It comprises the remains and foundations of a medieval Benedictine abbey, the site of an earlier Anglo-Saxon abbey, and an early Tudor house dating from the 16th century, formerly the lodgings of the resident Abbot. It is a Grade I listed building and Scheduled Ancient Monument.
The Abbey is the second largest in Somerset after Glastonbury. Of the main building only some foundation walls remain. The south cloister walk and the north wall of a refectory are other surviving features. The only intact structure is the Abbot's House with well-preserved architectural features including external stonework and inside a great chamber with ornate fireplace, carved settle and stained glass, and timber roof. An unusual attraction is the nearby thatched two-storey monks' lavatory, unique in Britain.
The site of the Abbey was effectively an island in the marshy and frequently flooded Somerset Levels. It was therefore an ideal religious retreat (cf. Ely Cathedral). There is believed to have been a religious building erected on the site as early as 693, although the Benedictine monks were not established there until the 10th century.
Much of the building was carried out in the 12th century. By the 16th century the Abbey included an Abbey Church, a desmesne farm barton, an almonry, the parish church of St Peter and St Paul with its vicarage, and a Cross dating from the 15th century (moved in 1830 to near the parish church). The parish church can also be dated to Saxon times, but the present building was completed by the abbots in the early 15th century.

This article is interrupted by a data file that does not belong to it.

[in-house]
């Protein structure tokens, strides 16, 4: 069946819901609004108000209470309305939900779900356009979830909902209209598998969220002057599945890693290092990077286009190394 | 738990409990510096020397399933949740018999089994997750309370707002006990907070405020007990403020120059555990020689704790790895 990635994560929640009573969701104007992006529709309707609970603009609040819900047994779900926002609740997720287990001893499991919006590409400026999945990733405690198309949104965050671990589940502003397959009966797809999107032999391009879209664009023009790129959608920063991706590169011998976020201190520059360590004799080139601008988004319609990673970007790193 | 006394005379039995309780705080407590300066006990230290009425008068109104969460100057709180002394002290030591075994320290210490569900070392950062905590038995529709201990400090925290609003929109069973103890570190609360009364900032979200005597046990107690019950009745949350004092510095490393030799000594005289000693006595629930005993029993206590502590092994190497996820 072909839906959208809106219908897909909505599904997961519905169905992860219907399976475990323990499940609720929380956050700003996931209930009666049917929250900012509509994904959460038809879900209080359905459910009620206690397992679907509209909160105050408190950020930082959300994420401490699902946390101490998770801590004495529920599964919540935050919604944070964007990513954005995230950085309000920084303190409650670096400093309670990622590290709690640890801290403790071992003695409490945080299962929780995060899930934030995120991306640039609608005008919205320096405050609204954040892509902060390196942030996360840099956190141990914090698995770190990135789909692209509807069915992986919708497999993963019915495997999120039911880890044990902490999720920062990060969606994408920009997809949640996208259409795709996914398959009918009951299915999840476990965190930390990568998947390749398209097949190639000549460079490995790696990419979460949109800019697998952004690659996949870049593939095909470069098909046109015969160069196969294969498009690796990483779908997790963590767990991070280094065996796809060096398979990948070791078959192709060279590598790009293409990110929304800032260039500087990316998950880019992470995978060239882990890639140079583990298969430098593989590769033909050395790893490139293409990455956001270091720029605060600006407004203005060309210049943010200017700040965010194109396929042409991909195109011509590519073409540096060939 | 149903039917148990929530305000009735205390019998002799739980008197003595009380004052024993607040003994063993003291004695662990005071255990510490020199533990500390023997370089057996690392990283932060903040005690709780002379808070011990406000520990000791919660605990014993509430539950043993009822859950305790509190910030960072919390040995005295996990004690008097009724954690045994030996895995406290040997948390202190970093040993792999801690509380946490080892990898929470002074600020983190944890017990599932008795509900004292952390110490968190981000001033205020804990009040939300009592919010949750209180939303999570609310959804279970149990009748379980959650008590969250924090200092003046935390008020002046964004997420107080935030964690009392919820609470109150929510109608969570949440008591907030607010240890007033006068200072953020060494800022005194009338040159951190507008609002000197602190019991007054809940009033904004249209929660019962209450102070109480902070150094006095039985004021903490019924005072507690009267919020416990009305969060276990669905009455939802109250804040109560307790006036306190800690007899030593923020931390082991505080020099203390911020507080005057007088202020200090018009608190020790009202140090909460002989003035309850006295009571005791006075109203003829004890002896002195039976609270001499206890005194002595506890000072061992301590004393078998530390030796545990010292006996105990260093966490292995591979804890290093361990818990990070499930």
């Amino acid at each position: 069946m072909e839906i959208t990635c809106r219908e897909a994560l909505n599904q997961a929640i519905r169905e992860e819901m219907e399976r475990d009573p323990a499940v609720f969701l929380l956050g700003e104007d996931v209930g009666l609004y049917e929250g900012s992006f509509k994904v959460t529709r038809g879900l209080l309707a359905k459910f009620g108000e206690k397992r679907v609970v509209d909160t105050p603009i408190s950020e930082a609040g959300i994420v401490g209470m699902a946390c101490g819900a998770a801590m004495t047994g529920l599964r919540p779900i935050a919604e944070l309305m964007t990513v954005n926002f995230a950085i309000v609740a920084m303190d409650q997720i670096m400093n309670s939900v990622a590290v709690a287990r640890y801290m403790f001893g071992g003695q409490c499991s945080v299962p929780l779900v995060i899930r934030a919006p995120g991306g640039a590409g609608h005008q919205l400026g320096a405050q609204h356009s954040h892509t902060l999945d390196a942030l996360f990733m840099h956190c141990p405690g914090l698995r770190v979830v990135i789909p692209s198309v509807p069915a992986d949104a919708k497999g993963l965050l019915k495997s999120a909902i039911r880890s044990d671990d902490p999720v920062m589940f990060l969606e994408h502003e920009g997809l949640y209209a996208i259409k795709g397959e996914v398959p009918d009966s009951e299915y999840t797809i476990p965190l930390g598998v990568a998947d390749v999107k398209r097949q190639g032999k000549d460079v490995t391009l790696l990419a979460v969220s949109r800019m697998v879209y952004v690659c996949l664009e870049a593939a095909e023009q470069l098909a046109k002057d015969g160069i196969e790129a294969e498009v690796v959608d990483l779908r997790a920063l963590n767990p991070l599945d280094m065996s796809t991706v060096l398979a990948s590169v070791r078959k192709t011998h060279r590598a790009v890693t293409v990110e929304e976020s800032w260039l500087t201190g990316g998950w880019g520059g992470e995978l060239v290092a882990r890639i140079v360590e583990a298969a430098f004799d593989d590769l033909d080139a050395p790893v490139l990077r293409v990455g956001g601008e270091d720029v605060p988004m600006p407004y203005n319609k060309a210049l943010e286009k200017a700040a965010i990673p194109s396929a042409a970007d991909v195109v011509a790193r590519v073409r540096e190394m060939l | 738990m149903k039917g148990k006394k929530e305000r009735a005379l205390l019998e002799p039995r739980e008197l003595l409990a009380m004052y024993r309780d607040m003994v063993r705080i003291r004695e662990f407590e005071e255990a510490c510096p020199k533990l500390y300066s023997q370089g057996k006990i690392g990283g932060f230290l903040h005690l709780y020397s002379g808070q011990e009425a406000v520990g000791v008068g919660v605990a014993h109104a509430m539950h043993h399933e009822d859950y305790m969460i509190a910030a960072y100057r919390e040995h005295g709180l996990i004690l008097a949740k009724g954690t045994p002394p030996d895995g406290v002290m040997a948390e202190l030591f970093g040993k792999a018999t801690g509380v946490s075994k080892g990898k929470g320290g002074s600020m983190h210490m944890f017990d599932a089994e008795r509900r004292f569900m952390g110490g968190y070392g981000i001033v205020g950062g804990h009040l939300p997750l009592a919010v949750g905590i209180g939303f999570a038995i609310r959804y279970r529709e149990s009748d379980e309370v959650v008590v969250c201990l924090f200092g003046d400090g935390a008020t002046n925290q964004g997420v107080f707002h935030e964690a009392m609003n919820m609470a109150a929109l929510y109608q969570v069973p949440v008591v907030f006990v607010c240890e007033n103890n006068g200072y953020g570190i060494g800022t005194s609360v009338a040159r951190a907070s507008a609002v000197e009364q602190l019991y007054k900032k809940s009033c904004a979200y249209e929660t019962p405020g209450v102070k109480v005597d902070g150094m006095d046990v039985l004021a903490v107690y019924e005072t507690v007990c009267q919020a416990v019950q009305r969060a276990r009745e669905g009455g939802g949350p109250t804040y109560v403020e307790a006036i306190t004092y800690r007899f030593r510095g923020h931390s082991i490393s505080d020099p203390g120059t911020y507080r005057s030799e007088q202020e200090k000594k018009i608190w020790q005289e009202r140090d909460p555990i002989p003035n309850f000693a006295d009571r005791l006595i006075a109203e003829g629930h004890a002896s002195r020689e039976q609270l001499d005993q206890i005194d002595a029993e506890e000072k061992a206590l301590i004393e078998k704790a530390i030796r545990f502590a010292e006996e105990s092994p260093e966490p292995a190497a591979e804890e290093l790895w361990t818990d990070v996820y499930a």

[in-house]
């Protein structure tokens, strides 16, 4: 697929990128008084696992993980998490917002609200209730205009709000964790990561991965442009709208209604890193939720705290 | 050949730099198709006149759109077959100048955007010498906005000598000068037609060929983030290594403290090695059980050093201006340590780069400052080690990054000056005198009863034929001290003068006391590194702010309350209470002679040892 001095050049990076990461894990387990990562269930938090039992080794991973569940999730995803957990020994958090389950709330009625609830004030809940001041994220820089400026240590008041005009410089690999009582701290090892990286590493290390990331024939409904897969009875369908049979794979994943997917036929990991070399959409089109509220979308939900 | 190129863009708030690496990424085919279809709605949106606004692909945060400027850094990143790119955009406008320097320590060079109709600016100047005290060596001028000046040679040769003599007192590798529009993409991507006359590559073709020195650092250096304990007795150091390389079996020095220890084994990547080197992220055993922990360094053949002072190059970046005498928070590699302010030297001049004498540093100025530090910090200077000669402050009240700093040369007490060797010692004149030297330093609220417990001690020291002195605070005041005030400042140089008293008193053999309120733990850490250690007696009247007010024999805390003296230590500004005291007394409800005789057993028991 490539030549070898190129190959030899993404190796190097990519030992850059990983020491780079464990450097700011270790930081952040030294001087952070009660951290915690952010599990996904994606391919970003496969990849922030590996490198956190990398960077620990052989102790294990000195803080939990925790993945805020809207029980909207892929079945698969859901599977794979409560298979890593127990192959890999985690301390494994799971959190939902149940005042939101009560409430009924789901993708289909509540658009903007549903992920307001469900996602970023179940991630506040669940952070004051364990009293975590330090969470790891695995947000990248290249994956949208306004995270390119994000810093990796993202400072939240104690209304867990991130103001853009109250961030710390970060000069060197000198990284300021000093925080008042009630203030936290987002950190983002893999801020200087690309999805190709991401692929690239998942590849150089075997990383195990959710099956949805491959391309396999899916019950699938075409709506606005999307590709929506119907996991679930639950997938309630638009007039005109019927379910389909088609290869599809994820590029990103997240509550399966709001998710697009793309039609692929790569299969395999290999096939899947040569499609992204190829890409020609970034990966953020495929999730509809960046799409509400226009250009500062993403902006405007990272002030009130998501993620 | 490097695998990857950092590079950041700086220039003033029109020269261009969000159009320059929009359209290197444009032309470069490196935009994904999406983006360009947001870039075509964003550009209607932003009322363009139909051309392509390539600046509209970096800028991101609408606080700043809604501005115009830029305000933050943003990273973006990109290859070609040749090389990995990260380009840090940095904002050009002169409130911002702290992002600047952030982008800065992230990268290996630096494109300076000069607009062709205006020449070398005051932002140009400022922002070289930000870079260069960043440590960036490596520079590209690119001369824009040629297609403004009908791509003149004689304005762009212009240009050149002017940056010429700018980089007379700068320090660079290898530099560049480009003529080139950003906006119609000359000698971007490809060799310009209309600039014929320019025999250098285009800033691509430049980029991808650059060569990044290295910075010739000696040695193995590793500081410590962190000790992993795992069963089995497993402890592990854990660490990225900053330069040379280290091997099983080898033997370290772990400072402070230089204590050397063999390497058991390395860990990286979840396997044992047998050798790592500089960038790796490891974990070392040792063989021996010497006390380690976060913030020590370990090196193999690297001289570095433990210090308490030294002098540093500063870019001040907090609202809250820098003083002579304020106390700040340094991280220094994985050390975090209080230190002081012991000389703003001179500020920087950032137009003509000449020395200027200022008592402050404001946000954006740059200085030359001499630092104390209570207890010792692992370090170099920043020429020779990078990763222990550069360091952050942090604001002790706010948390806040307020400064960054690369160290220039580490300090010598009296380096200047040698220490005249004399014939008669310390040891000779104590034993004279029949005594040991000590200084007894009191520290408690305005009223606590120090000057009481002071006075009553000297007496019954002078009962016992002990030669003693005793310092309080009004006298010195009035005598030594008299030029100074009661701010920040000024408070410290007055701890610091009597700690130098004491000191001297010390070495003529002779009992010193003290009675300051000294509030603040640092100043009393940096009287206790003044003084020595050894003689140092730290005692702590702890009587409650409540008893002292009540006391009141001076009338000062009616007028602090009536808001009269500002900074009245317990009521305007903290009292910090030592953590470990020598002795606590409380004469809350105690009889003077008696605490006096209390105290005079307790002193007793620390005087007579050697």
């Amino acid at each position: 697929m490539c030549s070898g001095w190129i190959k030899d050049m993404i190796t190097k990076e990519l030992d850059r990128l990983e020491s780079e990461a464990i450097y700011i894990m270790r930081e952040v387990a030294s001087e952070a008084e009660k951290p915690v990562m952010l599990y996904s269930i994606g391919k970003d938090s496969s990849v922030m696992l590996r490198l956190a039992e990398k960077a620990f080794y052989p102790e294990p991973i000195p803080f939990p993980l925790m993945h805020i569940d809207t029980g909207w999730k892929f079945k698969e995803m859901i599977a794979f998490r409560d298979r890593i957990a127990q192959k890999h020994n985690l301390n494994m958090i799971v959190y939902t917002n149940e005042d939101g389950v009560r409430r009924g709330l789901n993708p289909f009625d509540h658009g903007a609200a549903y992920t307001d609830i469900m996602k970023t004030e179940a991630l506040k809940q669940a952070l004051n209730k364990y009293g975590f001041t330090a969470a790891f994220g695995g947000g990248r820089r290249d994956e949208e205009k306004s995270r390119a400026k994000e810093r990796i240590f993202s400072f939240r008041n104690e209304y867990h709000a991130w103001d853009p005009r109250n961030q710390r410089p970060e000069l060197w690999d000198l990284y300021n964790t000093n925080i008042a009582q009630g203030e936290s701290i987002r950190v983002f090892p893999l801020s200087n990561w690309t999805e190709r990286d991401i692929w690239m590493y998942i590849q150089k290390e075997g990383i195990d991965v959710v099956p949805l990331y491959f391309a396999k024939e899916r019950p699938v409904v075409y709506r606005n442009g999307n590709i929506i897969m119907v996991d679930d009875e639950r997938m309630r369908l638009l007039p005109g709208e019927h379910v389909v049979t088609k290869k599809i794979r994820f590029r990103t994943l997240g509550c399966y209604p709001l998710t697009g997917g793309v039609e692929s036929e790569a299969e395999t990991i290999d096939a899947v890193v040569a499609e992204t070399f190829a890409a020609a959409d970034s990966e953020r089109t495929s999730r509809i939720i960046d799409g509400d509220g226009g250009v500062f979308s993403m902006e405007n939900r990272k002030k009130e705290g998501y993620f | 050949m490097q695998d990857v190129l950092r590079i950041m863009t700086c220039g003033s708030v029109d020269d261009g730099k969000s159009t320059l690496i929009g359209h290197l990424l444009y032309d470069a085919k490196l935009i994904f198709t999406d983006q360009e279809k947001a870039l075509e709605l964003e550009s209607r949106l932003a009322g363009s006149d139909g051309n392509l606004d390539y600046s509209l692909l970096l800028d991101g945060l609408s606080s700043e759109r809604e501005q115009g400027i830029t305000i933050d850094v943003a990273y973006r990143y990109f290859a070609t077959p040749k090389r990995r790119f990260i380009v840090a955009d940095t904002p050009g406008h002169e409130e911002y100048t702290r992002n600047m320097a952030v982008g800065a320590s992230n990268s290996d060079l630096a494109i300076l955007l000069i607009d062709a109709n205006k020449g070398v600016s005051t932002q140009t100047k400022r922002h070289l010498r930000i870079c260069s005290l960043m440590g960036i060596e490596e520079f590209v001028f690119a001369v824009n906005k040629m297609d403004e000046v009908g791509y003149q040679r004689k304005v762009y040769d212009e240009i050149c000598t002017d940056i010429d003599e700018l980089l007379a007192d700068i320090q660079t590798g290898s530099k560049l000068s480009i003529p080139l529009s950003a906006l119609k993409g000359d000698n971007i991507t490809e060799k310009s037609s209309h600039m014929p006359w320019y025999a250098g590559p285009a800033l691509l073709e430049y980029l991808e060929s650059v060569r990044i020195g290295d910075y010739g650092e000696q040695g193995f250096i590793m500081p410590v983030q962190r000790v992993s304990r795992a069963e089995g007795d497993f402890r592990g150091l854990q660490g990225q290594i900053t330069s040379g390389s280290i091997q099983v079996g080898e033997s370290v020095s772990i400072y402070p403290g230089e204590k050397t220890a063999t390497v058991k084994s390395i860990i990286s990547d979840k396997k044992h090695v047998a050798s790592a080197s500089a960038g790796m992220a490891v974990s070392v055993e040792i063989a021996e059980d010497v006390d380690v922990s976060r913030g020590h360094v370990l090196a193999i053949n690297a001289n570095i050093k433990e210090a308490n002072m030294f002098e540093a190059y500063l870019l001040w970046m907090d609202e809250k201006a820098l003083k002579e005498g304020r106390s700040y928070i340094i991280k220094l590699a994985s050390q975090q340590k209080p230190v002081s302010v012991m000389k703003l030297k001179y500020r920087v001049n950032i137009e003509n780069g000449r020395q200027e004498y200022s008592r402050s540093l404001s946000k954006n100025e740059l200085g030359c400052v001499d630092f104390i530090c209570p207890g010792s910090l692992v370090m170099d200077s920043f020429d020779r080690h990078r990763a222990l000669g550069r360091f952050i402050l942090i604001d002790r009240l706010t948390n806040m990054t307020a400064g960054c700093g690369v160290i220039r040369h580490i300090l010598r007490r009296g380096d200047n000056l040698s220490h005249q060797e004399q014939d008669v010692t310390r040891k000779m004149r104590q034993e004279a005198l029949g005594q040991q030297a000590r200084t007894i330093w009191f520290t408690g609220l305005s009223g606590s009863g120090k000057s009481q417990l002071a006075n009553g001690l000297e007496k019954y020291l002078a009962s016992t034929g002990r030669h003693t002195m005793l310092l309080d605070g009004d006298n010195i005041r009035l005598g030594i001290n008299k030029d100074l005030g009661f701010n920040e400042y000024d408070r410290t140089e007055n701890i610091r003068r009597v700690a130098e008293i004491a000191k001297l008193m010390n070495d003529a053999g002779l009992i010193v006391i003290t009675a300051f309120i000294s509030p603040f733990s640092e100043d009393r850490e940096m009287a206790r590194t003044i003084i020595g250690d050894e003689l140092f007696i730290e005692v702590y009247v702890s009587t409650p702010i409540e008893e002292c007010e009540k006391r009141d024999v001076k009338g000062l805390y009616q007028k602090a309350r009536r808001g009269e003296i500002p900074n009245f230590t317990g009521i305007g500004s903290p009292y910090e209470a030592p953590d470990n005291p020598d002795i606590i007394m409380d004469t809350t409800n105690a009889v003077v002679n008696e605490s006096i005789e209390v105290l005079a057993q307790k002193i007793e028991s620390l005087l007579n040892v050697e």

In 1538 the Abbey with all land and possessions was surrendered by the monks to Henry VIII in the course of the Dissolution of the Monasteries. The whole property and advowson was then granted to Edward Seymour, Earl of Hertford, later 1st Duke of Somerset. On his execution in 1552 it reverted to The Crown.
A local tale, but one found in many other locations in the British Isles, describes a love between a young man and the daughter of an important knight, who, being against their union, forbade their marriage. The heartbroken man became a monk and travelled in due course to Muchelney Abbey. There to his great surprise he found his former love cloistered as a nun whereupon they renewed their relationship not just in defiance of her father but also in defiance of Holy Orders. They planned to elope but, unhappily, were betrayed. The young monk (or in some versions he is the Prior) was sent in disgrace to a distant Abbey while the nun was walled up in a secret passage somewhere within the Muchelney Abbey buildings. Like many such tales, it is believed to be entirely fictitious.
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- Map: streetmap.co.uk
- English Heritage: Muchelney Abbey
- The Heritage Trail: Muchelney Abbey
- IsleofAvalon:Muchelney Abbey
- Detailed historical record for Muchelney Abbey